When a user initiates a Bitcoin transaction, his Bitcoin client program relays messages to other clients through the Bitcoin network. Monitoring the propagation of these messages and analyzing them carefully reveal hidden relations. In this paper, we develop a mathematical model using a probabilistic approach to link Bitcoin addresses and transactions to the originator IP address. To utilize our model, we carried out experiments by installing more than a hundred modified Bitcoin clients distributed in the network to observe as many messages as possible. During a two month observation period we were able to identify several thousand Bitcoin clients and bind their transactions to geographical locations.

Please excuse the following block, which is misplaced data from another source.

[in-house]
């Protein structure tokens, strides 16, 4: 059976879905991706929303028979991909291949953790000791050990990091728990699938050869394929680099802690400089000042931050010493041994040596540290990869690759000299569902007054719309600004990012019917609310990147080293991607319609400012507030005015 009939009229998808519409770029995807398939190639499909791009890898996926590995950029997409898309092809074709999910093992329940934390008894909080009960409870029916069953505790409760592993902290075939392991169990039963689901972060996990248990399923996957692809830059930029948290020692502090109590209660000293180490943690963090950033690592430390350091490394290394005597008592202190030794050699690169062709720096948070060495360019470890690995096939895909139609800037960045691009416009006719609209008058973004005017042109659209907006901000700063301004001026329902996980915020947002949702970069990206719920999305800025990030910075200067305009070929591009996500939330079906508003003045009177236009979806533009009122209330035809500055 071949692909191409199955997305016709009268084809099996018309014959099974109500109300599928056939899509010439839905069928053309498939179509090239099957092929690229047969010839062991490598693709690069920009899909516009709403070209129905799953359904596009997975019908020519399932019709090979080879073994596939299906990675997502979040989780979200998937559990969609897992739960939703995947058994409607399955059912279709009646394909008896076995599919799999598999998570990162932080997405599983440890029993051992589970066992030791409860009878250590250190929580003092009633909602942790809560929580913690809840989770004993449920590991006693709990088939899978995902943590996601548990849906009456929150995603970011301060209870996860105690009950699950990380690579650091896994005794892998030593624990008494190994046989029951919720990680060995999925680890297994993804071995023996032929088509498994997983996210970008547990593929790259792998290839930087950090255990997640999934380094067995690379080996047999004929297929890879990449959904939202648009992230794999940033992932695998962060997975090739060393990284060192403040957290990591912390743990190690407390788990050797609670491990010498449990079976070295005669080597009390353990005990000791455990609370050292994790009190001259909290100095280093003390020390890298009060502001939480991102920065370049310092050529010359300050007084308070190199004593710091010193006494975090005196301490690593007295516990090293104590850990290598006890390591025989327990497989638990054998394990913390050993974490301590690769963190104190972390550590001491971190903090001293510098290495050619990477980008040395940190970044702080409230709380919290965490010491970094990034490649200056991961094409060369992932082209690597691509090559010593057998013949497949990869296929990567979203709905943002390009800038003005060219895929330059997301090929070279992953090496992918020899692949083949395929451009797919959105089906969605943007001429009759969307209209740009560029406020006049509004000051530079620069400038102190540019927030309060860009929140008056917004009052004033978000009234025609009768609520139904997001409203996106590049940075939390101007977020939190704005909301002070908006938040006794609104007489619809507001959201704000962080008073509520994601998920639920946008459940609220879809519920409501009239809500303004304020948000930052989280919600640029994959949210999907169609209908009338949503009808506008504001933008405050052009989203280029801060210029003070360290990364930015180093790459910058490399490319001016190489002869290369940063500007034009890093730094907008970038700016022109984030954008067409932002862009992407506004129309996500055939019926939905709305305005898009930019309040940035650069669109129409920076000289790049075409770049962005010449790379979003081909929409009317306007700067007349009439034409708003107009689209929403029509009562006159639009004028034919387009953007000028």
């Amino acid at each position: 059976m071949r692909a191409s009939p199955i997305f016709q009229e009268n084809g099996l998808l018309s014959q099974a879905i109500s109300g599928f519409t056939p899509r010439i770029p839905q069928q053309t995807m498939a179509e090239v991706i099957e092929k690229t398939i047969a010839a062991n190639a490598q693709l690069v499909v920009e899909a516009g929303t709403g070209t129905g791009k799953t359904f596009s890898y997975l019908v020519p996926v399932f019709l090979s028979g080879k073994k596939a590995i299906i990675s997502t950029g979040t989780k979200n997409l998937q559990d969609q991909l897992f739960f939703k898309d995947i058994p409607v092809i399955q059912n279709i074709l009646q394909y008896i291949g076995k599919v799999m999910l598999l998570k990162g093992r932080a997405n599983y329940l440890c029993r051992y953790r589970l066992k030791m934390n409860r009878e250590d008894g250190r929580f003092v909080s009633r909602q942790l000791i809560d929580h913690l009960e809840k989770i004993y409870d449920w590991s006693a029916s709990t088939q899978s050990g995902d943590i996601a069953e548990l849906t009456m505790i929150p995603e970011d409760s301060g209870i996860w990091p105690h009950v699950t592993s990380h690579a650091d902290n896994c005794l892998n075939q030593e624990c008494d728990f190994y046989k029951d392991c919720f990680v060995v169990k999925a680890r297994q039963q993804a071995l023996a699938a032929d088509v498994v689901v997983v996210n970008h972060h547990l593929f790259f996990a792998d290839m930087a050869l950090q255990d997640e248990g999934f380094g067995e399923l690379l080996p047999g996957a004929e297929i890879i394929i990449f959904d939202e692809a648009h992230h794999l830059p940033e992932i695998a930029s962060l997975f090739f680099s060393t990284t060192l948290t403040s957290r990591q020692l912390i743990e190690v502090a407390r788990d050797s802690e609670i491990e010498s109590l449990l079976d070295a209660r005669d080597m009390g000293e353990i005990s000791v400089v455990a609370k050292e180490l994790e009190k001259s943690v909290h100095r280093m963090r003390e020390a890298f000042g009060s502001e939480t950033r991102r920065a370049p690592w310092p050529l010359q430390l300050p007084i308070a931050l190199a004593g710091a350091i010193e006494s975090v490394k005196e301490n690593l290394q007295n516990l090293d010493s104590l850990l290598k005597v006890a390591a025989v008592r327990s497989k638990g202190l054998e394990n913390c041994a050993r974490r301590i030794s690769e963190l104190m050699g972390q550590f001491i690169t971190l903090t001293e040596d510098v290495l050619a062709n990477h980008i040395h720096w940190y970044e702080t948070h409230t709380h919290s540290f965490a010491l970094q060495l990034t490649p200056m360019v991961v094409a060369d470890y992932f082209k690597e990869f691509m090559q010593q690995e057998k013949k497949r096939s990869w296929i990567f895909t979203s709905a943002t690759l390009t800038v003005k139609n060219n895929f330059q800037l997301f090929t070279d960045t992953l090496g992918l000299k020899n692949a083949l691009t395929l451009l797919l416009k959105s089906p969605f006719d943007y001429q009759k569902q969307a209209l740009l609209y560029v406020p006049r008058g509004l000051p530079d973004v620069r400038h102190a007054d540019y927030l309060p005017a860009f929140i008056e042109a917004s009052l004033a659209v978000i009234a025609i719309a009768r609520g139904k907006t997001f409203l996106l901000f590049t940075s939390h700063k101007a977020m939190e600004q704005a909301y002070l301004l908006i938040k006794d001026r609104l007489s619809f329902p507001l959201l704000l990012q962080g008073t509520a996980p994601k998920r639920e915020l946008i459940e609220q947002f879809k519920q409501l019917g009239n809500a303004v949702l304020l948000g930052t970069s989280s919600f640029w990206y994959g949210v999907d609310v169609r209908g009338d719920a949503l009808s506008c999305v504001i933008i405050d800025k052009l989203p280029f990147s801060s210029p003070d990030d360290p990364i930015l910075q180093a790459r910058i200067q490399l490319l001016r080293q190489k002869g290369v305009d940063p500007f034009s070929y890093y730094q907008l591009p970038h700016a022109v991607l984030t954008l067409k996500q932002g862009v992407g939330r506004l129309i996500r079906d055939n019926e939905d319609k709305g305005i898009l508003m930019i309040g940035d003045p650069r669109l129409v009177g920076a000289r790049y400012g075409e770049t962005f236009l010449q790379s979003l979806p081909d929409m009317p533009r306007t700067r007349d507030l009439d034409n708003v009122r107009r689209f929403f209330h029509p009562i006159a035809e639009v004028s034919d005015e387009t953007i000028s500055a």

Machine learning has recently enabled large advances in artificial intelligence, but these tend to be highly centralized. The large datasets required are generally proprietary; predictions are often sold on a per-query basis; and published models can quickly become out of date without effort to acquire more data and re-train them. We propose a framework for participants to collaboratively build a dataset and use smart contracts to host a continuously updated model. This model will be shared publicly on a blockchain where it can be free to use for inference. Ideal learning problems include scenarios where a model is used many times for similar input such as personal assistants, playing games, recommender systems, etc. In order to maintain the model’s accuracy with respect to some test set we propose both financial and non-financial (gamified) incentive structures for providing good data. A free and open source implementation for the Ethereum blockchain is provided at this https URL.